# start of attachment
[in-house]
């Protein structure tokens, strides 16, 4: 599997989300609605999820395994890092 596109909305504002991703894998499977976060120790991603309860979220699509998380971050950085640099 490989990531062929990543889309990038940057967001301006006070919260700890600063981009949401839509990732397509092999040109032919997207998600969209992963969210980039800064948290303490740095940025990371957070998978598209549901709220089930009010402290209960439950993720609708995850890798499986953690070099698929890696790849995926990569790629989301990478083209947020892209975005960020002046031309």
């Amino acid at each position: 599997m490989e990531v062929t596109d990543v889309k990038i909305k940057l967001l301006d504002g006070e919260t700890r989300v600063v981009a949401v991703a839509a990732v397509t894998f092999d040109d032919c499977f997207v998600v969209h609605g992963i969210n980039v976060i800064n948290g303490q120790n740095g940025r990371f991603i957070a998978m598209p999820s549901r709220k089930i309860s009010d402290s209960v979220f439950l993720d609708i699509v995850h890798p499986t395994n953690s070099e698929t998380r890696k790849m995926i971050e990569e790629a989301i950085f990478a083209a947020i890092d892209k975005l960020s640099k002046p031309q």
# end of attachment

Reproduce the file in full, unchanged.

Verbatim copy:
[in-house]
């Protein structure tokens, strides 16, 4: 599997989300609605999820395994890092 596109909305504002991703894998499977976060120790991603309860979220699509998380971050950085640099 490989990531062929990543889309990038940057967001301006006070919260700890600063981009949401839509990732397509092999040109032919997207998600969209992963969210980039800064948290303490740095940025990371957070998978598209549901709220089930009010402290209960439950993720609708995850890798499986953690070099698929890696790849995926990569790629989301990478083209947020892209975005960020002046031309």
């Amino acid at each position: 599997m490989e990531v062929t596109d990543v889309k990038i909305k940057l967001l301006d504002g006070e919260t700890r989300v600063v981009a949401v991703a839509a990732v397509t894998f092999d040109d032919c499977f997207v998600v969209h609605g992963i969210n980039v976060i800064n948290g303490q120790n740095g940025r990371f991603i957070a998978m598209p999820s549901r709220k089930i309860s009010d402290s209960v979220f439950l993720d609708i699509v995850h890798p499986t395994n953690s070099e698929t998380r890696k790849m995926i971050e990569e790629a989301i950085f990478a083209a947020i890092d892209k975005l960020s640099k002046p031309q």